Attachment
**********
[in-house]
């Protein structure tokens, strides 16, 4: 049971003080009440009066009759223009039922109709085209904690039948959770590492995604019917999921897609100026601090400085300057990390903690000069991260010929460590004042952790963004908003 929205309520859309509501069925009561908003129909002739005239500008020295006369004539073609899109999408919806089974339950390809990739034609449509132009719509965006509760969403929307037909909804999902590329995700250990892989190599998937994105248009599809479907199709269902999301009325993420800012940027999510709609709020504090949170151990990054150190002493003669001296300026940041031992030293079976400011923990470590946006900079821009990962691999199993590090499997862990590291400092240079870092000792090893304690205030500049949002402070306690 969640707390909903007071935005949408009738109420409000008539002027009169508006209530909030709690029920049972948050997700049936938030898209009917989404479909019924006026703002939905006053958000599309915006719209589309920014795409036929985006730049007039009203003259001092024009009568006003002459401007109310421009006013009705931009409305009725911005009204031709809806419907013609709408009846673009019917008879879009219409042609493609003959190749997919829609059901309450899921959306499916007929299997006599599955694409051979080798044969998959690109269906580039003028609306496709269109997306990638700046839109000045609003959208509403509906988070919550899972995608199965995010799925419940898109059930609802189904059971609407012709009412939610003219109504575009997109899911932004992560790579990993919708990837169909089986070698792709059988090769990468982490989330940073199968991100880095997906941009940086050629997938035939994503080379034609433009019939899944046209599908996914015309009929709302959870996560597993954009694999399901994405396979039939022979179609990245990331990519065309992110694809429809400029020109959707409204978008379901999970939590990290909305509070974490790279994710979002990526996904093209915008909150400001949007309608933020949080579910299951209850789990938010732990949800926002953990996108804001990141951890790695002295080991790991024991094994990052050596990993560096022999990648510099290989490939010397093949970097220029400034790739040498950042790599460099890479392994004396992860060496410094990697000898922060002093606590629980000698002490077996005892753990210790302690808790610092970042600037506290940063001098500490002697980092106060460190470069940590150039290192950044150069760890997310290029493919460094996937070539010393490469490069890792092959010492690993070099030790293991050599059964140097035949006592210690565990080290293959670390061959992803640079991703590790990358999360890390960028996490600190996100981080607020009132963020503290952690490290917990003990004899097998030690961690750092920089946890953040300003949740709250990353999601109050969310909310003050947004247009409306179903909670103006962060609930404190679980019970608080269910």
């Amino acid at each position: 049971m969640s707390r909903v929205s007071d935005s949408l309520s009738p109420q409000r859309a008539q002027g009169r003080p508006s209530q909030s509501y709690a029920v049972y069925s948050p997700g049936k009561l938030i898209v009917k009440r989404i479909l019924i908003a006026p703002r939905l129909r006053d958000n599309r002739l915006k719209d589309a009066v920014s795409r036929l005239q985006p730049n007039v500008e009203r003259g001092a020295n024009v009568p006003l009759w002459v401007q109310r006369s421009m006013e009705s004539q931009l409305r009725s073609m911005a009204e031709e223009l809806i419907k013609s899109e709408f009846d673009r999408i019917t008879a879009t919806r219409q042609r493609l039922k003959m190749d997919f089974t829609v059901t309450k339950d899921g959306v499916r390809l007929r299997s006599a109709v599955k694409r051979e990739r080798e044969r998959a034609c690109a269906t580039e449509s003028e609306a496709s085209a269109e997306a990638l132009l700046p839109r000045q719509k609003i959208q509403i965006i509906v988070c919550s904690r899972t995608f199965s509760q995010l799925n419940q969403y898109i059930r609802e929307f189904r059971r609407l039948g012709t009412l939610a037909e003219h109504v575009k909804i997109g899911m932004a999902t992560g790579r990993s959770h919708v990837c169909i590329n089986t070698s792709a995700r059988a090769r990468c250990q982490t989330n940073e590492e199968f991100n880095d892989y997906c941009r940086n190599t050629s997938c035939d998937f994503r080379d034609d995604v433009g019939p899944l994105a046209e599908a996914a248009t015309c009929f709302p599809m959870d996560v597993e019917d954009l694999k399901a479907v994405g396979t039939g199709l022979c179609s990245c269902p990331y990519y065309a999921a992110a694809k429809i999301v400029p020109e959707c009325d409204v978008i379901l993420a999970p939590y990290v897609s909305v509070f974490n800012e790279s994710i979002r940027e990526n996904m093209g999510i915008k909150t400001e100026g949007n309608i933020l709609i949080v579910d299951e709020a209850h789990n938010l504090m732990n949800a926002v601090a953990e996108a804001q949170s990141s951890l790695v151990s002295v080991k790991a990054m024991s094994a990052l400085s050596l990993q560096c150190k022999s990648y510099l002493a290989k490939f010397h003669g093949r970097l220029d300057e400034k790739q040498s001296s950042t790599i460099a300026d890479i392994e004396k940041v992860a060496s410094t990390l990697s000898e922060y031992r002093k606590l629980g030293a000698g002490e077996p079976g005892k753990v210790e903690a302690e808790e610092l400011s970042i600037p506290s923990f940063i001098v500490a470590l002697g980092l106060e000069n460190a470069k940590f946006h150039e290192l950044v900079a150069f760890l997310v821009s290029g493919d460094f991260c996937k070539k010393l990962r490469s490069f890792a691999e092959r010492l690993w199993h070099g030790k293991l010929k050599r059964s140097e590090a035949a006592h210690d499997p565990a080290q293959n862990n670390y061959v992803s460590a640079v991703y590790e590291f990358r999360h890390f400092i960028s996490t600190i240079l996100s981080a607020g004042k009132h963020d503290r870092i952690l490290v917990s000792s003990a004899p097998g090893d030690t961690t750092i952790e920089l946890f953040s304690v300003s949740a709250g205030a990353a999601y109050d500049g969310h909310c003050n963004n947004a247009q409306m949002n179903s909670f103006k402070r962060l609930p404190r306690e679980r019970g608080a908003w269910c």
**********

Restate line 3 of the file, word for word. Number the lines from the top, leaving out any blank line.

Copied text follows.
């Amino acid at each position: 049971m969640s707390r909903v929205s007071d935005s949408l309520s009738p109420q409000r859309a008539q002027g009169r003080p508006s209530q909030s509501y709690a029920v049972y069925s948050p997700g049936k009561l938030i898209v009917k009440r989404i479909l019924i908003a006026p703002r939905l129909r006053d958000n599309r002739l915006k719209d589309a009066v920014s795409r036929l005239q985006p730049n007039v500008e009203r003259g001092a020295n024009v009568p006003l009759w002459v401007q109310r006369s421009m006013e009705s004539q931009l409305r009725s073609m911005a009204e031709e223009l809806i419907k013609s899109e709408f009846d673009r999408i019917t008879a879009t919806r219409q042609r493609l039922k003959m190749d997919f089974t829609v059901t309450k339950d899921g959306v499916r390809l007929r299997s006599a109709v599955k694409r051979e990739r080798e044969r998959a034609c690109a269906t580039e449509s003028e609306a496709s085209a269109e997306a990638l132009l700046p839109r000045q719509k609003i959208q509403i965006i509906v988070c919550s904690r899972t995608f199965s509760q995010l799925n419940q969403y898109i059930r609802e929307f189904r059971r609407l039948g012709t009412l939610a037909e003219h109504v575009k909804i997109g899911m932004a999902t992560g790579r990993s959770h919708v990837c169909i590329n089986t070698s792709a995700r059988a090769r990468c250990q982490t989330n940073e590492e199968f991100n880095d892989y997906c941009r940086n190599t050629s997938c035939d998937f994503r080379d034609d995604v433009g019939p899944l994105a046209e599908a996914a248009t015309c009929f709302p599809m959870d996560v597993e019917d954009l694999k399901a479907v994405g396979t039939g199709l022979c179609s990245c269902p990331y990519y065309a999921a992110a694809k429809i999301v400029p020109e959707c009325d409204v978008i379901l993420a999970p939590y990290v897609s909305v509070f974490n800012e790279s994710i979002r940027e990526n996904m093209g999510i915008k909150t400001e100026g949007n309608i933020l709609i949080v579910d299951e709020a209850h789990n938010l504090m732990n949800a926002v601090a953990e996108a804001q949170s990141s951890l790695v151990s002295v080991k790991a990054m024991s094994a990052l400085s050596l990993q560096c150190k022999s990648y510099l002493a290989k490939f010397h003669g093949r970097l220029d300057e400034k790739q040498s001296s950042t790599i460099a300026d890479i392994e004396k940041v992860a060496s410094t990390l990697s000898e922060y031992r002093k606590l629980g030293a000698g002490e077996p079976g005892k753990v210790e903690a302690e808790e610092l400011s970042i600037p506290s923990f940063i001098v500490a470590l002697g980092l106060e000069n460190a470069k940590f946006h150039e290192l950044v900079a150069f760890l997310v821009s290029g493919d460094f991260c996937k070539k010393l990962r490469s490069f890792a691999e092959r010492l690993w199993h070099g030790k293991l010929k050599r059964s140097e590090a035949a006592h210690d499997p565990a080290q293959n862990n670390y061959v992803s460590a640079v991703y590790e590291f990358r999360h890390f400092i960028s996490t600190i240079l996100s981080a607020g004042k009132h963020d503290r870092i952690l490290v917990s000792s003990a004899p097998g090893d030690t961690t750092i952790e920089l946890f953040s304690v300003s949740a709250g205030a990353a999601y109050d500049g969310h909310c003050n963004n947004a247009q409306m949002n179903s909670f103006k402070r962060l609930p404190r306690e679980r019970g608080a908003w269910c």